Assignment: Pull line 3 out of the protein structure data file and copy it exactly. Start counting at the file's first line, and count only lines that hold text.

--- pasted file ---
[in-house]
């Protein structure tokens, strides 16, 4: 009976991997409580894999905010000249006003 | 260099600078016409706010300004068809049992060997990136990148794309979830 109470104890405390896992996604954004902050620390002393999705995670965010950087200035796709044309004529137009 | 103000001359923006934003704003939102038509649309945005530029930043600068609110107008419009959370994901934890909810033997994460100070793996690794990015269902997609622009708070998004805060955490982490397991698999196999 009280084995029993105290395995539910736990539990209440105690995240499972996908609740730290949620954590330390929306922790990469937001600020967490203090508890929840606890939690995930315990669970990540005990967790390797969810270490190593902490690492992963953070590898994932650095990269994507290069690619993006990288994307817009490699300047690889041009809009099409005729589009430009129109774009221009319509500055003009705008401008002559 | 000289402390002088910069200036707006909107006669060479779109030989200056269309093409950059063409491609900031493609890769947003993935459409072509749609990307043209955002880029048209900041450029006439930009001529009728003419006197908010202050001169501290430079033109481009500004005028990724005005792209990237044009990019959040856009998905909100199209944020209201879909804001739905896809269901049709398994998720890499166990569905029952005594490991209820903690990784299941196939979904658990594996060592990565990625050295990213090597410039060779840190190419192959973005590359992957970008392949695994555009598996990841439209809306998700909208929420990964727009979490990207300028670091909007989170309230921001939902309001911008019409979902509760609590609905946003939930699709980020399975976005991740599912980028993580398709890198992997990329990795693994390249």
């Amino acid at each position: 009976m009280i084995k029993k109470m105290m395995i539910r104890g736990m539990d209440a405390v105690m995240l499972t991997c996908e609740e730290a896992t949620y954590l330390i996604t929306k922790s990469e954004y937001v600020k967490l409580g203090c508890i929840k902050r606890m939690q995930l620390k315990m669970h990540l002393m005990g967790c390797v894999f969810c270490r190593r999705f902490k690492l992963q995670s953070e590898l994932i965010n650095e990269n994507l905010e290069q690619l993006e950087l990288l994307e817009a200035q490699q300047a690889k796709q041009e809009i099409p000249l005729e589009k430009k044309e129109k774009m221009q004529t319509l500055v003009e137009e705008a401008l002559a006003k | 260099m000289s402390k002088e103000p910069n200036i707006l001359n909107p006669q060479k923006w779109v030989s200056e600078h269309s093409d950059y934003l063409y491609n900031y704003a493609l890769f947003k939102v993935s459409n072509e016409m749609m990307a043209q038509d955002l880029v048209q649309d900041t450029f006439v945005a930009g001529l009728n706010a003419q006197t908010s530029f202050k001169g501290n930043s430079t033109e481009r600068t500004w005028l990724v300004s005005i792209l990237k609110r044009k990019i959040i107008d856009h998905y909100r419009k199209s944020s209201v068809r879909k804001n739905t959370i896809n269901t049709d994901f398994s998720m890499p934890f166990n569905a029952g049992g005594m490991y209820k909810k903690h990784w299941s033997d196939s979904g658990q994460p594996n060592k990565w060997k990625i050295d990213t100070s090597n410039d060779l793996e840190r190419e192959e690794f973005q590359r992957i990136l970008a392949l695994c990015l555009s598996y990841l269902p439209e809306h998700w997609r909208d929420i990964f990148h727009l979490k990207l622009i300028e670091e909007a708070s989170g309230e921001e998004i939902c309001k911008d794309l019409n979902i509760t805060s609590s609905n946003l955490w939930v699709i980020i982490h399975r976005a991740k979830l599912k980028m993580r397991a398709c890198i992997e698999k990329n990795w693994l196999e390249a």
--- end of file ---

């Amino acid at each position: 009976m009280i084995k029993k109470m105290m395995i539910r104890g736990m539990d209440a405390v105690m995240l499972t991997c996908e609740e730290a896992t949620y954590l330390i996604t929306k922790s990469e954004y937001v600020k967490l409580g203090c508890i929840k902050r606890m939690q995930l620390k315990m669970h990540l002393m005990g967790c390797v894999f969810c270490r190593r999705f902490k690492l992963q995670s953070e590898l994932i965010n650095e990269n994507l905010e290069q690619l993006e950087l990288l994307e817009a200035q490699q300047a690889k796709q041009e809009i099409p000249l005729e589009k430009k044309e129109k774009m221009q004529t319509l500055v003009e137009e705008a401008l002559a006003k | 260099m000289s402390k002088e103000p910069n200036i707006l001359n909107p006669q060479k923006w779109v030989s200056e600078h269309s093409d950059y934003l063409y491609n900031y704003a493609l890769f947003k939102v993935s459409n072509e016409m749609m990307a043209q038509d955002l880029v048209q649309d900041t450029f006439v945005a930009g001529l009728n706010a003419q006197t908010s530029f202050k001169g501290n930043s430079t033109e481009r600068t500004w005028l990724v300004s005005i792209l990237k609110r044009k990019i959040i107008d856009h998905y909100r419009k199209s944020s209201v068809r879909k804001n739905t959370i896809n269901t049709d994901f398994s998720m890499p934890f166990n569905a029952g049992g005594m490991y209820k909810k903690h990784w299941s033997d196939s979904g658990q994460p594996n060592k990565w060997k990625i050295d990213t100070s090597n410039d060779l793996e840190r190419e192959e690794f973005q590359r992957i990136l970008a392949l695994c990015l555009s598996y990841l269902p439209e809306h998700w997609r909208d929420i990964f990148h727009l979490k990207l622009i300028e670091e909007a708070s989170g309230e921001e998004i939902c309001k911008d794309l019409n979902i509760t805060s609590s609905n946003l955490w939930v699709i980020i982490h399975r976005a991740k979830l599912k980028m993580r397991a398709c890198i992997e698999k990329n990795w693994l196999e390249a």